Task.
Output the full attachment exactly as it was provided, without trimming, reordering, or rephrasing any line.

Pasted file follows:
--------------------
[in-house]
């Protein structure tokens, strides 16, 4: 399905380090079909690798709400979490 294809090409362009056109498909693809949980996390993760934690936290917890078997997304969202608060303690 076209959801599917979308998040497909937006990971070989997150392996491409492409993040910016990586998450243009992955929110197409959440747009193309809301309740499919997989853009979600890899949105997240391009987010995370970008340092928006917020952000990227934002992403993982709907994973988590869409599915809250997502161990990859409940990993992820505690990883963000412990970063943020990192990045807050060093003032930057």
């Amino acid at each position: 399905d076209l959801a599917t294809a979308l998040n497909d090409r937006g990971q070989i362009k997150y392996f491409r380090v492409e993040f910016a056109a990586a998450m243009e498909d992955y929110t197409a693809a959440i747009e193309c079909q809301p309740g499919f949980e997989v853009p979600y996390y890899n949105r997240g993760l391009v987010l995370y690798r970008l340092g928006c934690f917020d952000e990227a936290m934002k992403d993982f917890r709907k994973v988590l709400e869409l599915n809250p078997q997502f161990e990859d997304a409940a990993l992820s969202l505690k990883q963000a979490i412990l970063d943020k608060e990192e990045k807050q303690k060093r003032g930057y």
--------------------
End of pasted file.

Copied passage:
[in-house]
């Protein structure tokens, strides 16, 4: 399905380090079909690798709400979490 294809090409362009056109498909693809949980996390993760934690936290917890078997997304969202608060303690 076209959801599917979308998040497909937006990971070989997150392996491409492409993040910016990586998450243009992955929110197409959440747009193309809301309740499919997989853009979600890899949105997240391009987010995370970008340092928006917020952000990227934002992403993982709907994973988590869409599915809250997502161990990859409940990993992820505690990883963000412990970063943020990192990045807050060093003032930057």
């Amino acid at each position: 399905d076209l959801a599917t294809a979308l998040n497909d090409r937006g990971q070989i362009k997150y392996f491409r380090v492409e993040f910016a056109a990586a998450m243009e498909d992955y929110t197409a693809a959440i747009e193309c079909q809301p309740g499919f949980e997989v853009p979600y996390y890899n949105r997240g993760l391009v987010l995370y690798r970008l340092g928006c934690f917020d952000e990227a936290m934002k992403d993982f917890r709907k994973v988590l709400e869409l599915n809250p078997q997502f161990e990859d997304a409940a990993l992820s969202l505690k990883q963000a979490i412990l970063d943020k608060e990192e990045k807050q303690k060093r003032g930057y």